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Published: 04-10-2019

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The analysis of Anne Bradstreet’s Literary Work

In “Here Follows Some Verses upon the Burning of Our Home, July 10th, 1666” Anne Bradstreet delves into the subject of a tragic fire in her property. In the poem, her residence is represented as a keepsake for all of her memories made within it and now the fire has seemingly turned it all to ash. She expresses her ambivalence in between her devastation and her Puritan beliefs by displaying both initial sorrow and eventual acceptance. Different elements of this poem are employed to show Bradstreet’s momentary quivering faith in her providential beliefs. The poem’s altering mood, handful of situations of enjambment, shifts in tone of diction, and use of rhetorical devices express the theme of acceptance.

The content material of this poem is focused about the despair and damage triggered by the fire in Bradstreet’s home. The author is awoken by loud noises and voices, which alert her to the calamity happening around her. The very first half of the poem explores the damage triggered by the fire and all the tangible items the author has lost. Even so, due to Bradstreet’s Puritan beliefs, the poem shifts into a a lot more providential theme as opposed to the theme of loss shown in the beginning. She believes that the fire, the loss of her property and all the memories made inside it, is done by God’s divine intervention and has objective. The transition in between her mourning of her loss and then her acceptance due to her providential beliefs is clearly shown in the poem. This is particularly displayed in lines 14-17 where Bradstreet writes: I blest His name that gave and took, That laid my goods now in the dust. Yea, so it was, and so ‘twas just, It was his personal, it was not mine This excerpt from the poem shows the acceptance Bradstreet holds for the fire since of her providential beliefs that every little thing is predestined. The poem is written in iambic tetrameter and consists of only rhyming couplets. The majority of the poem is written with enjambment and this causes the sequence of the fire and the destruction to appear more chaotic and despairing. The enjambment amongst lines three-four: “I wakened was with thund’ring noise/ And piteous shrieks of dreadful voice,” creates a faster paced rhythm in the poem, emulating the fast pace of the fire.

All through the poem, Bradstreet seems to be much more reconciled toward the fire when she reminds herself that it is because of God’s performing and it has happened for a cause. Of course, it can't be anticipated that Bradstreet is utterly accepting of the fact that her property and all of her dearest belongings have been turned to ash. This uncertainty of faith is shown via her difference in language from the starting to the end of the poem. The mood of the poem seems to swiftly switch from despair to acceptance as she trusts her faith in her Puritan beliefs. This alter in mood is shown through Bradstreet’s option of emotional diction. The beginning of the poem is laced with deeply damaging diction such as “sorrow,” (line 2) “piteous,” (line four) and “succourless” (line 10). The tone of the poem adjustments significantly when her providential belief is pointed out. The author uses much more constructive diction such as “mighty Architect,” (line 44) “glory richly furnished,” (line 45) “hope and treasure,” (line 54). The language employed and the mood of the poem are quite closely associated in this instance.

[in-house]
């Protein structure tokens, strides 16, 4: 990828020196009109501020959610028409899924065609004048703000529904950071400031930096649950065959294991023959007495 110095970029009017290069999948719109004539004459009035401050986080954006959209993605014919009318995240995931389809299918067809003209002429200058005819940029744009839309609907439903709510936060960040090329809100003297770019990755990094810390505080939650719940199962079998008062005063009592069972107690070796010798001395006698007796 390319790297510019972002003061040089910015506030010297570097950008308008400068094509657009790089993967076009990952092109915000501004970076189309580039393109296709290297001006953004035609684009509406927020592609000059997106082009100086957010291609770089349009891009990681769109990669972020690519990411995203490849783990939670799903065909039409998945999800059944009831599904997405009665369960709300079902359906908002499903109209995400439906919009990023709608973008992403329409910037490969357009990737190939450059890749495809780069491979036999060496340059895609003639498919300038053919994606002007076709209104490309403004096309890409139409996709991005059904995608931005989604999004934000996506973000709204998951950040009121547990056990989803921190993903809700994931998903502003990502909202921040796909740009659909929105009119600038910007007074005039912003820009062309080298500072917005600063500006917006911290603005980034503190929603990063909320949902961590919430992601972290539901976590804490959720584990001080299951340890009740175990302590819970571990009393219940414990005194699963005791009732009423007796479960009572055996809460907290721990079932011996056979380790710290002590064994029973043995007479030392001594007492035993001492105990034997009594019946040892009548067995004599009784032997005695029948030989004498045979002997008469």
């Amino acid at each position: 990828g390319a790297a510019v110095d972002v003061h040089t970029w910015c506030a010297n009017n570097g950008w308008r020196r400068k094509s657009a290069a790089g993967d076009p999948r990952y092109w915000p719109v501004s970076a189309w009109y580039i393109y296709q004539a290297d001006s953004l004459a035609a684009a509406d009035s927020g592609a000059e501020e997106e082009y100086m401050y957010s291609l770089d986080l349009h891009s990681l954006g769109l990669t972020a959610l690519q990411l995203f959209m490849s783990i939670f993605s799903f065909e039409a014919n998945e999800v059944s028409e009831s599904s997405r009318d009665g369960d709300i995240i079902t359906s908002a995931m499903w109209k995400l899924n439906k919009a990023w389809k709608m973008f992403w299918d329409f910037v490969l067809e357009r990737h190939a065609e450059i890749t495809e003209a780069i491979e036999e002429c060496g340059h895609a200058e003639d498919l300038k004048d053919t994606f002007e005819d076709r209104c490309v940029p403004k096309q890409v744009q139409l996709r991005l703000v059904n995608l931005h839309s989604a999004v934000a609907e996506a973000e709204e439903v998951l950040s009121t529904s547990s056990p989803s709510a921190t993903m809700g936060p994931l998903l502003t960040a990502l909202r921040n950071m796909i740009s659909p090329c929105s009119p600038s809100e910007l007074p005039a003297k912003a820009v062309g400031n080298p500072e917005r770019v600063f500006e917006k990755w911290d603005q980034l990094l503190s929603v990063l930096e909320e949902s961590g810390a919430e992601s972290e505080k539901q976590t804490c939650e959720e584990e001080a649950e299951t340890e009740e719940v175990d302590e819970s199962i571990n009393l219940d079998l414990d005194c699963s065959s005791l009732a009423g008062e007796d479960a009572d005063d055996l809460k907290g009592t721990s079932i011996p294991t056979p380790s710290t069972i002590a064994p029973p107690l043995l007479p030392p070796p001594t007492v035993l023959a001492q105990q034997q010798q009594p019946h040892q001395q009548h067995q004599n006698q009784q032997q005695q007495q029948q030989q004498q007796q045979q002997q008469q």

The meaning of the poem is largely impacted by Bradstreet’s use of metaphors and similes. One particular extended metaphor in particular, in lines 49-51, enforces the author’s Puritan worldview as well as the theme of the poem. The metaphor is in reference to Bradstreet’s faith that although her residence on earth has been destroyed, God has an even lovelier property waiting for her in heaven. Bradstreet expresses this belief in the lines: “A price tag so vast as is unknown,/ But by His present is created thine own/ There’s wealth sufficient, I want no far more,” (lines 49-51). The author creates an extended metaphor of a “…house on higher erect/ Frameed by that mighty Architect,” (lines 43-44) which represents the residence in heaven designed by God. It is in this way Bradstreet is saying that although she is in despair over her loss, she knows that it is all in God’s predestined strategy. This is tough to totally think, nevertheless, because Bradstreet does remark on the memories that can no longer be created in this residence and the memories she is leaving behind in the lines: “Under thy roof no guest shall sit,/ Nor at thy Table eat a bit.” (lines 29-30). These lines show that even though she has accepted the tragedy as providential, it is nonetheless a great loss of each the tangible and intangible parts of her life.

“Here Follows Some Verses upon the Burning of our Residence, July 10th, 1666,” shows the muddled tension in between organic emotions and the theology of the Puritans. The fire in Anne Bradstreet’s residence causes her to really feel conflict between her standard human emotion and what her Puritan theology tells her she ought to really feel. This is expressed throughout the poem with selectively ambivalent diction, extended metaphors, and two conflicting moods of despair and acceptance. The fire is basically a spark to her uncertain faithfulness toward the Puritan beliefs of providence, resulting in her conflicting tones inside the poem. The poem ends with Bradstreet accepting her loss and remaining loyal to her Puritan beliefs, in spite of her loss of everything else.
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